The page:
Cameron learns how to protect heritage from developers

The Town of Cameron invited Moore Family Farms, a nonprofit focused on educating citizens on how to end urban sprawl and overdevelopment, to speak at its July 26 meeting.

Moore Family Farm’s Nick Lasala said developers present a misnomer when they tell towns more residents will bring more tax dollars.

“Because for every dollar (towns) spend on services, it costs the town,” Lasala said about residential development. “But commercial development brings in three dollars in tax revenue, and agriculture brings in twenty-six to seventy-four cents.

“Developers will play the land use plan against you. The land use plan is your power to protect Cameron,” Lasala said.

Lasala is retired military and owns Victory Vineyards on Cranes Creek Road in Cameron.

Cameron’s Planning Board Chairman Jim Joliff listed the land use plans’ six goals.

  1. Continue beatification efforts.
  2. Provide recreation areas with walkways and maintain existing walkways.
  3. Protect and preserve charm of town while encouraging board to attend planning and zoning workshops.
  4. Ensure adequate water and explore waste water systems.
  5. Identify green areas and enhance Phillips Memorial Park.
  6. Increase community parking and utilize town’s parking for community parking.

Moore Family Farm’s Michael Parker said when residential agriculture (RA-40) zoning, which requires at least an acre to build a home site, is removed and replaced with residential (R-20), which requires only half an acre, there is no room for farming.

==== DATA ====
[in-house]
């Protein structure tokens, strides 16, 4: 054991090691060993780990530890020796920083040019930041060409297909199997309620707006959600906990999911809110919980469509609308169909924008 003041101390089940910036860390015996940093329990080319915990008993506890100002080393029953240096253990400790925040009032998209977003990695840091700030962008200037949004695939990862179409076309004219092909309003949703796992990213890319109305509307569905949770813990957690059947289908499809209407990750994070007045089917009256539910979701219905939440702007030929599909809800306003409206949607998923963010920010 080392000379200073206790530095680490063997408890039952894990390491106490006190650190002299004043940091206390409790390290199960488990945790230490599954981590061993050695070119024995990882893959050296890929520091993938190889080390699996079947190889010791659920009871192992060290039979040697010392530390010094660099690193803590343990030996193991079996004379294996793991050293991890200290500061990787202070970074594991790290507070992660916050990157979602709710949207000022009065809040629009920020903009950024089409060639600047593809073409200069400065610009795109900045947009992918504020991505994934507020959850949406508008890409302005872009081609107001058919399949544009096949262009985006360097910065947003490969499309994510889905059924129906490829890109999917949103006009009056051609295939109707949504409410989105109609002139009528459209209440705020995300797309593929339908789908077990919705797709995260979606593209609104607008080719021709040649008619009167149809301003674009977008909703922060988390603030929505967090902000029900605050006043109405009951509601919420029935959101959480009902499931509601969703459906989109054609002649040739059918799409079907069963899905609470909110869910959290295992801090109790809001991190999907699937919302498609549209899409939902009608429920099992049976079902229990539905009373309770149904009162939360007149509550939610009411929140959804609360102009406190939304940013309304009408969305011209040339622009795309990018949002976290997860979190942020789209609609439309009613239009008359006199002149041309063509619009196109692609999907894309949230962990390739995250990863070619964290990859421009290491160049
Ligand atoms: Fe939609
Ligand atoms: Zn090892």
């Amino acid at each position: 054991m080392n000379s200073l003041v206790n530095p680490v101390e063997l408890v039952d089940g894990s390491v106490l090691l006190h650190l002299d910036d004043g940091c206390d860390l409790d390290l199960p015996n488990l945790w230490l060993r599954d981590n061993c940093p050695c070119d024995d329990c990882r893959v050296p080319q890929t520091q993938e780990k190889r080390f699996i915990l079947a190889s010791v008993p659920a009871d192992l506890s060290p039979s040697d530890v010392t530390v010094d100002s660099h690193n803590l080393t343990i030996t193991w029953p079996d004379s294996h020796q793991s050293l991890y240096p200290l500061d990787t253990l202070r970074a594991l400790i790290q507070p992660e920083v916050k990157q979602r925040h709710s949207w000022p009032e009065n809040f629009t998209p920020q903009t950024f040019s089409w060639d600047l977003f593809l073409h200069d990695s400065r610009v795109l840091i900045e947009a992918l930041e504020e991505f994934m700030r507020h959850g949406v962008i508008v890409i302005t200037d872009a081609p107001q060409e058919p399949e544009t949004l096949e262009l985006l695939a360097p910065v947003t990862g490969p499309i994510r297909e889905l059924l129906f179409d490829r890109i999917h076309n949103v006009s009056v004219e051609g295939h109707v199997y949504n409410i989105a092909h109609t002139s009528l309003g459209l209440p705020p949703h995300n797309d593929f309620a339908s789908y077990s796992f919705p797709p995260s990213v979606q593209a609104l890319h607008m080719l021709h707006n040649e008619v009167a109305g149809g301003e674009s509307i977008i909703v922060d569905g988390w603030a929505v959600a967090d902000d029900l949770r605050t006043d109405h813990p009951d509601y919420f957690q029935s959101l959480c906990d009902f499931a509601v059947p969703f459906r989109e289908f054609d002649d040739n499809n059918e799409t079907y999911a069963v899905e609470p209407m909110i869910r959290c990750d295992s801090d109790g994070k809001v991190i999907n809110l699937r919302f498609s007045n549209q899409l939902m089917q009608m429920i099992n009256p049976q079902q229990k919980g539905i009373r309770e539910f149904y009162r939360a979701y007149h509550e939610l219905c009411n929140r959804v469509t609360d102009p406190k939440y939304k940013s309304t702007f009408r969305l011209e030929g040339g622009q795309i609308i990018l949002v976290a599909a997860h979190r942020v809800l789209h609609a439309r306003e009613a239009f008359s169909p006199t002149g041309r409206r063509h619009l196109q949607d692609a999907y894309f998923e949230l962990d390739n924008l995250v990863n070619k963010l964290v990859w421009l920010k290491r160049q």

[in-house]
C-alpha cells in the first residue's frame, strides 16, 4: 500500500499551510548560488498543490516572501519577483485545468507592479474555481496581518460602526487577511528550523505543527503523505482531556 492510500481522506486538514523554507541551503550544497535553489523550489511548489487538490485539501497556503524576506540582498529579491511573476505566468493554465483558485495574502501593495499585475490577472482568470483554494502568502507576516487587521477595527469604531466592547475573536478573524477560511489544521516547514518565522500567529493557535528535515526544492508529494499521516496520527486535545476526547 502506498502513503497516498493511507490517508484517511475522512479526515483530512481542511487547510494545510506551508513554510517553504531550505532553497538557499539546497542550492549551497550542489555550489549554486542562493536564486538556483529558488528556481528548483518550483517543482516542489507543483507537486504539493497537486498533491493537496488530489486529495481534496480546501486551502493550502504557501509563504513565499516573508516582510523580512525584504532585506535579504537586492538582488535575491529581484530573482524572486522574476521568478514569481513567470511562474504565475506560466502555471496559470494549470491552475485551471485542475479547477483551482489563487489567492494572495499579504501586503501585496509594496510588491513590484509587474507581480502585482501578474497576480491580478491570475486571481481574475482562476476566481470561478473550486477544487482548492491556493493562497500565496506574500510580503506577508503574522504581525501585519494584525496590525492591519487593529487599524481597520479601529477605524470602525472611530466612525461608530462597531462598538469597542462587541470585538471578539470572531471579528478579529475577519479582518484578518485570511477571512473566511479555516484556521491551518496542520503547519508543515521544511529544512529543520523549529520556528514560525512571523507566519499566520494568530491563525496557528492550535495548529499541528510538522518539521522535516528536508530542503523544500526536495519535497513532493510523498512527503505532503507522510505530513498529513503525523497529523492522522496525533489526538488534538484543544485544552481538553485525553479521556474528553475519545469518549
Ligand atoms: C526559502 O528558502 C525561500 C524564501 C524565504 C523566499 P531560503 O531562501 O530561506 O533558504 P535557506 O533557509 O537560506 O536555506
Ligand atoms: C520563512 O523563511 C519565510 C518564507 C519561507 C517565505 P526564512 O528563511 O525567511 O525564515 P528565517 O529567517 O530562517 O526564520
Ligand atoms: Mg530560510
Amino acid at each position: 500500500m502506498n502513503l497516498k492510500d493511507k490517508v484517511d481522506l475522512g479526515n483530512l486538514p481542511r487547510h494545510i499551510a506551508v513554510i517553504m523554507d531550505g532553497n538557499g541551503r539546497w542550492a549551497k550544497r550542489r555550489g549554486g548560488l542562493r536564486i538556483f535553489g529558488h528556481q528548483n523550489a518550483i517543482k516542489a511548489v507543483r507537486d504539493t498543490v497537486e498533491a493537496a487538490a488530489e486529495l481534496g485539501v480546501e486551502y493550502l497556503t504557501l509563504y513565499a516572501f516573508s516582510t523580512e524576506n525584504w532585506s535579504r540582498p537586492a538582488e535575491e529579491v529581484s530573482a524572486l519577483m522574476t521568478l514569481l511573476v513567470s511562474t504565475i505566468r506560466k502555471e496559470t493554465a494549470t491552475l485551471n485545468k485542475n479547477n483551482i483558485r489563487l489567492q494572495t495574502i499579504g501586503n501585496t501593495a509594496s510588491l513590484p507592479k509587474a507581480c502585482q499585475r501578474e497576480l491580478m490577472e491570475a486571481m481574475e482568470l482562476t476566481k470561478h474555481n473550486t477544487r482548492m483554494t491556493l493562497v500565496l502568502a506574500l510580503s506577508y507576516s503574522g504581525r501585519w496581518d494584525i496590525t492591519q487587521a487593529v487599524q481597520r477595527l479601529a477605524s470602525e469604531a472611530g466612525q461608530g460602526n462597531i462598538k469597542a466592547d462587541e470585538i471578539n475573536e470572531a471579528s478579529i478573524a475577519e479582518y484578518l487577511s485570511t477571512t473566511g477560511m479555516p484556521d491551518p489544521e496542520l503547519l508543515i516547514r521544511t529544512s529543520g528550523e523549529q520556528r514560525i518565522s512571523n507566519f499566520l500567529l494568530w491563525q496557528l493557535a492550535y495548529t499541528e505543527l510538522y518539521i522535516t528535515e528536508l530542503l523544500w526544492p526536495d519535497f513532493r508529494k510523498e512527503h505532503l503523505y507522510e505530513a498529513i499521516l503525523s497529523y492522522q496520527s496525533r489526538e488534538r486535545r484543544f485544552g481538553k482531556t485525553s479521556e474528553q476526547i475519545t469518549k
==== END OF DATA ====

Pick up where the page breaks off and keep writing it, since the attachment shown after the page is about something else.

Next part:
“North Carolina is the second highest state for loss of farmland. Every home adds 10 trips per day on highways. The developers for Union Pines want R-10, that’s four homes on one acre,” Parker said about the proposed development on Union Pines Church Road in Carthage.

“If you build houses for the sake of building houses, you lose community. Ensure recreation areas are within walking distance, not twelve to fifteen minutes from shopping areas,” Parker said about Moore County approving developments that promote urban sprawl.

Parker is a retired state homicide prosecutor who quit to help neighbors fight urban sprawl. He and his son, Matthew Parker, operate Terrace Ridge Farm.

In other new business, the town will confer with its lawyer on how to proceed with an invoice in violation of its policy. The invoice from Carlyle & Co. did not include labor hours when a waterline was damaged after an excavator did not call 811 to identify logistics of underground pipes.

In committee reports, Sylvia Caddell said anyone who wants to assist with beautification may contact the town clerk.

The Pines Preservation Guild has completed a contract for the town’s lawyer to review. The next meeting with the guild is Aug. 6. They are “Moore County’s Historic Preservation nonprofit organization and are assisting the Town of Cameron in developing a Historic Preservation Commission and a Local Historic District.”

The town rescinded an offer to Holden Hall for chief of police after communications with the prospective hire stopped when he was asked to provide a letter of commitment.

The town is searching for a chief of police.

The town also has a vacant council member seat due to lack of candidates.

Interested persons for the council position must live in the Town of Cameron.

Feature photo: Nick Lasala, of Moore Family Farms, shares information on July 26, 2022 at the regular town meeting held at Cypress Pointe Fire and Rescue.

~Article and photo by Sandhills Sentinel Journalist Stephanie M. Sellers. Contact her at [email protected].

Print Friendly, PDF & Email